Fushimi Inari-taisha is also known for its hundred and hundreds of red torii gates. Miyamoto mused that arches make people want to go through them – and later made it possible in Star Fox, albeit in the cockpit of an Arwing.

7. Schloss Ritter (Gabriel Knight: Sins Of The Fathers)/ Schloss Neuschwanstein (Füssen, Germany)

Sierra/Thomas Wolf, Wikimedia Commons

Hunting the trail of the fabled Schattenjäger, New Orleans’ novelist Gabriel Knight jets off to Germany, wiping his snowy shoes on the welcome mat of Schloss Ritter in his search for answers.

The Romanesque castle is heavily reminiscent of Schloss Neuschwanstein, Ludwig II’s opulent winter retreat deep in the heart of Bavaria. In reality, Knight wouldn’t have been able to drive right up to the door – not without mowing down about a million tourists, anyway.

6. Kowloon (Shenmue II)/ Kowloon Walled City (Hong Kong)

SEGA/Untapped Cities

Ryo Hazuki’s $47 million search for the men who killed his father eventually leads him to a plateau on the outskirts of Hong Kong, upon which precariously resides the lawless, listing enclave of Kowloon.

Shenmue II’s impromptu metropolis is an exaggerated version of the real life settlement known as the Kowloon Walled City. The actual ad-hoc suburb was a vertical slum, with foundationless, unregulated buildings leaning against one another for support, remarkably housing over 50,000 largely ungoverned residents.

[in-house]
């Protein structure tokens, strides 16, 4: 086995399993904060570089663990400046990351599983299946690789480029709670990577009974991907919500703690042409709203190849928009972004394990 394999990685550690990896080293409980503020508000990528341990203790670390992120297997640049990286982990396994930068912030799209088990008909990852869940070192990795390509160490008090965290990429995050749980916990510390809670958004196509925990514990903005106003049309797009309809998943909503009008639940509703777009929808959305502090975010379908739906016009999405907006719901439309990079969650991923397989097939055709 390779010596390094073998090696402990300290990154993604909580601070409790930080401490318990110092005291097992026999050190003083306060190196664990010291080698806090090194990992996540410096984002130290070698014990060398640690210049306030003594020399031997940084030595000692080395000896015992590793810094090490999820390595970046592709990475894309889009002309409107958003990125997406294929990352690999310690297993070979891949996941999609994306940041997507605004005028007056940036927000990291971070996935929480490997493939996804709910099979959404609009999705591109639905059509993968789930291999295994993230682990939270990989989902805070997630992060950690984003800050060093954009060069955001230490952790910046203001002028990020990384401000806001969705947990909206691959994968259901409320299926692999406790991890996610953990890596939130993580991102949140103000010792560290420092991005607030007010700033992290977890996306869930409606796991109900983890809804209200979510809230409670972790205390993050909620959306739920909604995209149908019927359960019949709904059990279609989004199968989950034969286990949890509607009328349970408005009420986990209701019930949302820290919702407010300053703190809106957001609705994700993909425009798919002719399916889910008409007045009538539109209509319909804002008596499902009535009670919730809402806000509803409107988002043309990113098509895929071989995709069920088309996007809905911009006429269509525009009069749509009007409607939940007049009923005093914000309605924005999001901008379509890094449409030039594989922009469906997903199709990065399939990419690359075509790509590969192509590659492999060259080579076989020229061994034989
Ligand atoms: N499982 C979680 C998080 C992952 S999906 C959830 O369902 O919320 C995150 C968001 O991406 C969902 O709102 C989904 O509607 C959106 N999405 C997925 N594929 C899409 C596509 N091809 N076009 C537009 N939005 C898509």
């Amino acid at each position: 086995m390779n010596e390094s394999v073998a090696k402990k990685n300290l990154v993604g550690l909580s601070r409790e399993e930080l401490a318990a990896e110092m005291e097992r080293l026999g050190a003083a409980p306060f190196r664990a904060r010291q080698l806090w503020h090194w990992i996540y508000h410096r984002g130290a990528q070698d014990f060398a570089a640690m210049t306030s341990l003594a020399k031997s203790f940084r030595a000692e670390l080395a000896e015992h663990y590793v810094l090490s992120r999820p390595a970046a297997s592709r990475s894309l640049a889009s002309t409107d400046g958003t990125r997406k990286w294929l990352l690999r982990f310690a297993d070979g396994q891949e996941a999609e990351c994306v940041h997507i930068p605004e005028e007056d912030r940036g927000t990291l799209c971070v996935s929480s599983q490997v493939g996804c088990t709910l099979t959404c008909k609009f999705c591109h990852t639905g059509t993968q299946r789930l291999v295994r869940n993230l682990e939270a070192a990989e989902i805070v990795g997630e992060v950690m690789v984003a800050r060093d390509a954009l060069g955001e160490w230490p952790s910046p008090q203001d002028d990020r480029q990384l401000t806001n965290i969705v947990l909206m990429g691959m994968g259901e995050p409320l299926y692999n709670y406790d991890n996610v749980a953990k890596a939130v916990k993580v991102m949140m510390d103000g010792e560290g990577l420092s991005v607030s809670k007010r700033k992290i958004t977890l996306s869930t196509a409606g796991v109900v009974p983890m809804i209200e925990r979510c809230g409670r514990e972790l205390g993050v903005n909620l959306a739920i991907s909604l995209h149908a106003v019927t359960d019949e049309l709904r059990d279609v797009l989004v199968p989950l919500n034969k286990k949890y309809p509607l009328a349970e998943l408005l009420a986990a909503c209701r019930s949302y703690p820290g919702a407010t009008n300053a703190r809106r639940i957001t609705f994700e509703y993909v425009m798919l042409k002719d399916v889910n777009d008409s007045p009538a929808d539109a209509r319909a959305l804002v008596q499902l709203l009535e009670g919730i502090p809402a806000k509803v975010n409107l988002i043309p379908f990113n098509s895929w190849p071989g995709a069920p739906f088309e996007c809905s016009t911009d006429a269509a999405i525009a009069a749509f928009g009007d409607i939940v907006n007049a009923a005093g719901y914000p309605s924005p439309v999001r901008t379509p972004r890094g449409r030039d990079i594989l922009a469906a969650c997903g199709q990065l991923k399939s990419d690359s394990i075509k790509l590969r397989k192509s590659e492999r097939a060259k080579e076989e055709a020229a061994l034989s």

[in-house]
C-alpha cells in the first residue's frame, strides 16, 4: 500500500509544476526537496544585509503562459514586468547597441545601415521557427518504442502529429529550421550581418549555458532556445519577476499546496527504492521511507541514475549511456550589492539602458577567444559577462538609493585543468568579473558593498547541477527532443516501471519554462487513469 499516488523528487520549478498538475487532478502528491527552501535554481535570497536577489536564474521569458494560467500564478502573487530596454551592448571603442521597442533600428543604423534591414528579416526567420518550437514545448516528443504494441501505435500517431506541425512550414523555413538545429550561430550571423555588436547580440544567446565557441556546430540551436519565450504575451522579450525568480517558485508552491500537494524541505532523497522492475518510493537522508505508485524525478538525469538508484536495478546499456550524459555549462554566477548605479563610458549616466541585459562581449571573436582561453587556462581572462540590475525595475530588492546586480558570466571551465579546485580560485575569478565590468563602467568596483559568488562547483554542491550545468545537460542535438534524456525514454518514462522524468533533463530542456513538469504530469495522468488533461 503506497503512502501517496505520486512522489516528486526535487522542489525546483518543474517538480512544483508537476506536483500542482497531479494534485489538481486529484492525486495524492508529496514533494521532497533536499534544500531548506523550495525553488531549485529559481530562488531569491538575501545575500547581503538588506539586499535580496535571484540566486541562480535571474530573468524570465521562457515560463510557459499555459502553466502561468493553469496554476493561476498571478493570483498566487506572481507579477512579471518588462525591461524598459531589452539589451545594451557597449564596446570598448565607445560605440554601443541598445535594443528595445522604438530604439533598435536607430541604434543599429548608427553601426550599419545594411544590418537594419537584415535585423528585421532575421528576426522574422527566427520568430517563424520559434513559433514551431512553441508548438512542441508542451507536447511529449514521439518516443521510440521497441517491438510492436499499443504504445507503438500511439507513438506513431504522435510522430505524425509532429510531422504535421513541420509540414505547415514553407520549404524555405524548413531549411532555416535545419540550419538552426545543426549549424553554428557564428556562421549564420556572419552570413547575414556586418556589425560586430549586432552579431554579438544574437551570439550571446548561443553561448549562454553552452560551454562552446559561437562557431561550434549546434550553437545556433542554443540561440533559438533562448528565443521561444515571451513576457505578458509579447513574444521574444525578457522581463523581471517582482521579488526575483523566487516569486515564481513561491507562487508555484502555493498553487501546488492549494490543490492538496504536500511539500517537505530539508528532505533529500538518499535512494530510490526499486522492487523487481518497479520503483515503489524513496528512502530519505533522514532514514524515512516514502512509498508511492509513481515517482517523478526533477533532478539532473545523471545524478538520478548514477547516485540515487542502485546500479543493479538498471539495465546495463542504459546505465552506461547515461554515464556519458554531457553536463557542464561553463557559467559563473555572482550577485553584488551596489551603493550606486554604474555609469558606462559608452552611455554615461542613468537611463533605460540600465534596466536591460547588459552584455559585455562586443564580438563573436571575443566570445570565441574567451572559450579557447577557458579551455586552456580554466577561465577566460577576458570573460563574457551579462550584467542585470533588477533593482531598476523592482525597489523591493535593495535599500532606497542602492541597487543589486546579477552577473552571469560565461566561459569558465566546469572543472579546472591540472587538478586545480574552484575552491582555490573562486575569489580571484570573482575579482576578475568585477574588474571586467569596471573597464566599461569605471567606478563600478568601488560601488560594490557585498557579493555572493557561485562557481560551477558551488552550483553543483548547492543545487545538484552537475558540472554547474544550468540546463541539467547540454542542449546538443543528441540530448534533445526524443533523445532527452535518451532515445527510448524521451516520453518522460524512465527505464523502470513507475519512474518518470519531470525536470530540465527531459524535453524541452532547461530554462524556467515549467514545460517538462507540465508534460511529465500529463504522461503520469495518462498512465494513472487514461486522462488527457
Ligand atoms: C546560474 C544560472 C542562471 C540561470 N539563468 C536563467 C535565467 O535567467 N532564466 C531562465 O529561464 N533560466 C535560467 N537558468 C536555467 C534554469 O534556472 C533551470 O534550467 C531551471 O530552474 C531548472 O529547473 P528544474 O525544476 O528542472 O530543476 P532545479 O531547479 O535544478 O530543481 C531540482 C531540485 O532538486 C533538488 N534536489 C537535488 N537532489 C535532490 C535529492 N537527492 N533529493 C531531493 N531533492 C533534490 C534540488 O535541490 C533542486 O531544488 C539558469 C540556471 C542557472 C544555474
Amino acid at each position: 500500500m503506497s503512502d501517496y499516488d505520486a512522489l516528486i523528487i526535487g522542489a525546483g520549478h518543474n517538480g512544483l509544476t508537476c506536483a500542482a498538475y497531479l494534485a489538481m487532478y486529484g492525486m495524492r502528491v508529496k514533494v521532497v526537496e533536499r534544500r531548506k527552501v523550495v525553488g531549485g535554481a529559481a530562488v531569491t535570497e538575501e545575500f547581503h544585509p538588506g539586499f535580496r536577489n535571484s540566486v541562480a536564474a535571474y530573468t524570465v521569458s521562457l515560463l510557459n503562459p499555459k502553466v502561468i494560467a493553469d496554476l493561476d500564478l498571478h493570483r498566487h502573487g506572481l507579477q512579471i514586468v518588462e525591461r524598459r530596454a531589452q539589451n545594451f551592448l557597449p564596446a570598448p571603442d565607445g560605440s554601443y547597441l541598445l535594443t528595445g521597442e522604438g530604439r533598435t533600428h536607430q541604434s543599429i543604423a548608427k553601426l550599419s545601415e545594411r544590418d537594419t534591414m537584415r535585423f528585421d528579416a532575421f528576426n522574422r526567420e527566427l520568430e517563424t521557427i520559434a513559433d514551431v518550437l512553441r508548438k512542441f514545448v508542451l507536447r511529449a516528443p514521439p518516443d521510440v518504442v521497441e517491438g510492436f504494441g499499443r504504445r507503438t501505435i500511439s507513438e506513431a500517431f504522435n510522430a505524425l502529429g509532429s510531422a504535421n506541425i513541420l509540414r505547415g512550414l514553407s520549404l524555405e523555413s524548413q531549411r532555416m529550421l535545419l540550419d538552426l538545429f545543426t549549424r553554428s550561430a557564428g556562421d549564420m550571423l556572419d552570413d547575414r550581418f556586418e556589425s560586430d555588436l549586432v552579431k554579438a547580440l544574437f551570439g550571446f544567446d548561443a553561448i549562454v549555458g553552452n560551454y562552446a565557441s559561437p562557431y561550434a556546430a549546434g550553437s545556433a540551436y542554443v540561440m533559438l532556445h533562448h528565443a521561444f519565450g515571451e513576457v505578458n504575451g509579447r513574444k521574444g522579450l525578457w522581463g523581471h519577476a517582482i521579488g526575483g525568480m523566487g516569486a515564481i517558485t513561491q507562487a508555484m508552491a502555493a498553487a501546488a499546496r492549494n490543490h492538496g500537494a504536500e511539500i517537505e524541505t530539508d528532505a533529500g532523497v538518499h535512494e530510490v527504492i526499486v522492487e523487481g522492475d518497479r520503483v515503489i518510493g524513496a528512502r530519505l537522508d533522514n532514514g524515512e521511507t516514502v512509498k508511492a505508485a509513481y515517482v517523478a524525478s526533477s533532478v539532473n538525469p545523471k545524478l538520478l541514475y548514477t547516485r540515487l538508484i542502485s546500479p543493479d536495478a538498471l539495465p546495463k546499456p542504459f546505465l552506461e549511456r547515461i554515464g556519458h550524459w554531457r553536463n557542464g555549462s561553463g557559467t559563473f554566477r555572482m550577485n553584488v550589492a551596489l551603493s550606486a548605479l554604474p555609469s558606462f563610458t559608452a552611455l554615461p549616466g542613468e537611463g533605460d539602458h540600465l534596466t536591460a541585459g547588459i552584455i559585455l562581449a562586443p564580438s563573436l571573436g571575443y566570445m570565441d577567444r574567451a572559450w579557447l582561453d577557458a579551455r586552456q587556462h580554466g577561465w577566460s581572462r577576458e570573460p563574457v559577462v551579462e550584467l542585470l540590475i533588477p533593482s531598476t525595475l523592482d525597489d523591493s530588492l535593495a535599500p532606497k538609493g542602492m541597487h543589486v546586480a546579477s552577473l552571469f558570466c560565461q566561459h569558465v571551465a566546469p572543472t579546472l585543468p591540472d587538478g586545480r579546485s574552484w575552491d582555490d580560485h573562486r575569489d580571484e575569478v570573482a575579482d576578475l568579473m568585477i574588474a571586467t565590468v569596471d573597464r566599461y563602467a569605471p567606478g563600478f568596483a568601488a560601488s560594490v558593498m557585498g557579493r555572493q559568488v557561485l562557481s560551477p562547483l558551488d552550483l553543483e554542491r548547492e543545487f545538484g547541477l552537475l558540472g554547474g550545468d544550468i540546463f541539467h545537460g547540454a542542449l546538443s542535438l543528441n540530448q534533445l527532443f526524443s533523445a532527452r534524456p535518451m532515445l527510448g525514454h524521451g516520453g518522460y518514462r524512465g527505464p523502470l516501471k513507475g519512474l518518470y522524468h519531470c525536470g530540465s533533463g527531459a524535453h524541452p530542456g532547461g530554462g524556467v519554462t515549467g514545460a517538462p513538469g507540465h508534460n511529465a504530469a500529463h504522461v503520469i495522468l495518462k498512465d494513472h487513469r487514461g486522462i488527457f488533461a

The Chinese government eventually demolished the Walled City in 1993, though it can still be visited today; in its place is a rather attractive ornamental garden, effectively wiping clear any trace of the bustling subculture that once existed on the outskirts of Hong Kong.

5. Altissia (Final Fantasy XV)/ Venice, Italy

Square-Enix/By Didier Descouens [CC BY-SA 4.0 (https://creativecommons.org/licenses/by-sa/4.0)], from Wikimedia Commons

Final Fantasy XV’s Altissia couldn’t be any more Venetian if it was a set of slatted blinds.

Everything from Italy’s ‘City of Masks’ is faithfully reproduced in Square-Enix’s Accordo counterpart, from the beautiful bridges and undulating gondolas right down to the distinctive red and white briccole. The only thing our foppish band of brothers don’thappen across in Final Fantasy XV’s version of Serenissima is an insufferable throng of tourists. They’re quite insufferable enough.

4. Scarlet Monastery (World Of Warcraft)/ Lichfield Cathedral (Lichfield, UK)

Blizzard/By Bs0u10e01 [CC BY-SA 4.0 (https://creativecommons.org/licenses/by-sa/4.0)], from Wikimedia Commons